This package includes both 2D and 3D versions of Angry Birds. The picture comments above address the 2D edition, but I also want to talk about the 3D image.

In terms of visual quality, the 3D representation fared pretty well. Though a little darker than the 2D rendition, the 3D picture showed strong clarity and color reproduction and appeared nearly as solid a visual representation of the film.

As for 3D imaging, the movie’s first hour or so seemed surprisingly restrained. Actually, “restrained” offers an overstatement, as the film still provided a good sense of depth and a few exciting effects, but it didn’t “pop” as much as I anticipated.

This changed for the film’s final act. When the birds attacked Piggy Island, the 3D materials jumped out much better and created a more dynamic impression. Those turned the 3D version into a fun experience that added to the movie.

The set delivers a slew of short extras, and we open with four Hatchlings Shorts. We get “Early Hatchling Gets the Worm” (2:06), “Easter” (1:17), “Mother’s Day” (1:00) and “Holiday” (1:02). These offer cutesy clips with the movie’s youngest birds. They’re a minor addition to the set at best.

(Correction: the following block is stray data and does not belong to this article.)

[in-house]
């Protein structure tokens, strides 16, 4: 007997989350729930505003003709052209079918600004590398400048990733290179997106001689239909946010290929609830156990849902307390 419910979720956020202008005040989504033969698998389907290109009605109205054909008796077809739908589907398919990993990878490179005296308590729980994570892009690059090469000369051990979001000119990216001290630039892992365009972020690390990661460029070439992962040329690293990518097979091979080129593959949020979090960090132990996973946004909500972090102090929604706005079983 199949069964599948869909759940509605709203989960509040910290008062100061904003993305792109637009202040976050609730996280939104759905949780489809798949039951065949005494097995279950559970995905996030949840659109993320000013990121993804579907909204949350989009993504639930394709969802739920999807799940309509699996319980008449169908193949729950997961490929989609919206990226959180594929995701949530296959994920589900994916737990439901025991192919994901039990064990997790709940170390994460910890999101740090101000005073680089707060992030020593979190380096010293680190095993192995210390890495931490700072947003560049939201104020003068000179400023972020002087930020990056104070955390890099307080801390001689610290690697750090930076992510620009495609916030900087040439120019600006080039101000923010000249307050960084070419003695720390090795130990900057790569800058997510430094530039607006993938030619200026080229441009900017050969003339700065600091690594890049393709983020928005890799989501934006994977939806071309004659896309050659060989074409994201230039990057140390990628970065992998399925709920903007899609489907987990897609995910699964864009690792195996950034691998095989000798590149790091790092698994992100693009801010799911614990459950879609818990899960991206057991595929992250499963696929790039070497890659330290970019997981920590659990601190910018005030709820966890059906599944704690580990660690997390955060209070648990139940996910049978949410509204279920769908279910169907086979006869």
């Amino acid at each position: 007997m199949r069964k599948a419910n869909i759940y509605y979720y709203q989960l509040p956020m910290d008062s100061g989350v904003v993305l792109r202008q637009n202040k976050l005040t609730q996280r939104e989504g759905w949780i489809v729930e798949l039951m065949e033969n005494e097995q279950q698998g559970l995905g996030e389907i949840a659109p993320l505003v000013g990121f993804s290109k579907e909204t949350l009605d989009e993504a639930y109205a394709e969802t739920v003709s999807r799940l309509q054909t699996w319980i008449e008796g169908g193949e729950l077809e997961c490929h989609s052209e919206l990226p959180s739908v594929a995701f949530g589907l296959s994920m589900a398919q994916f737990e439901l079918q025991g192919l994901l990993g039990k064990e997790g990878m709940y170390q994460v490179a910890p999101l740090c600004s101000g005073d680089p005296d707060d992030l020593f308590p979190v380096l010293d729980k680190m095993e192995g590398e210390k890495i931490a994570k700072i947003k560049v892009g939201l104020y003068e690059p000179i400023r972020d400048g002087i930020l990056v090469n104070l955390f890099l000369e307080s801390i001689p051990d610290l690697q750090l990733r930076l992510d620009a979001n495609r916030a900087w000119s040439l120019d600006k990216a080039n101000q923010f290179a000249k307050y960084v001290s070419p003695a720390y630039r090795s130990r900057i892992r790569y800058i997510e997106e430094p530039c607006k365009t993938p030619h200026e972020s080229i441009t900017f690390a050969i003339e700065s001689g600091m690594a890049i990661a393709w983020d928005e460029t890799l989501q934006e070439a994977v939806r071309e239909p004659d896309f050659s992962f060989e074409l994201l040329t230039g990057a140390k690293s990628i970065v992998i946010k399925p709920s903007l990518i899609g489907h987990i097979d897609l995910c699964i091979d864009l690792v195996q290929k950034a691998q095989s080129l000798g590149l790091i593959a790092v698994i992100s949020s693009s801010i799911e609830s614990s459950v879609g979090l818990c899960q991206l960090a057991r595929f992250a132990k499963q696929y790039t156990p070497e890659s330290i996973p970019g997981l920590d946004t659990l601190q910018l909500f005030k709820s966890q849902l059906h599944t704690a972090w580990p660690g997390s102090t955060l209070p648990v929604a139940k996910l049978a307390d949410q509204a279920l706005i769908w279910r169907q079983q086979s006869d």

Six Deleted Scenes fill a total of six minutes, 33 seconds. In an unusual twist, all of these offer finished animation, not story reels. That implies they came close to the final cut – which implies they’re good, but the latter fails to become true. Some mild amusement results in these snippets but they don’t present anything especially memorable.

Dance Along lasts three minutes, 35 seconds. This gives us a cute human “instructor” who demonstrates moves for us to follow. Even with the attractive blonde involved, this becomes a forgettable addition.

Next comes the four-minute, 45-second Crafty Birds. It teaches us how to make a little catapult and a “Pig City”. Maybe little ones will enjoy this.

With Creating the Real World of Angry Birds, we get an eight-minute, 29-second featurette. Hosted by actors Josh Gad and Jason Sudeikis, we get info from executive producer Mikael Hed, directors Clay Kaytis and Fergal Reilly, production designer Pete Oswald, producer Catherine Winder, CG supervisor Cam Langs, and visual effects supervisor Danny Dimian. “World” looks at visual design and animation. Despite its brevity, it includes some useful information.

A short called Bubbles and Hal lasts a mere one minute, 35 seconds. It features a chat among the title characters that brings us a smidgen of amusement.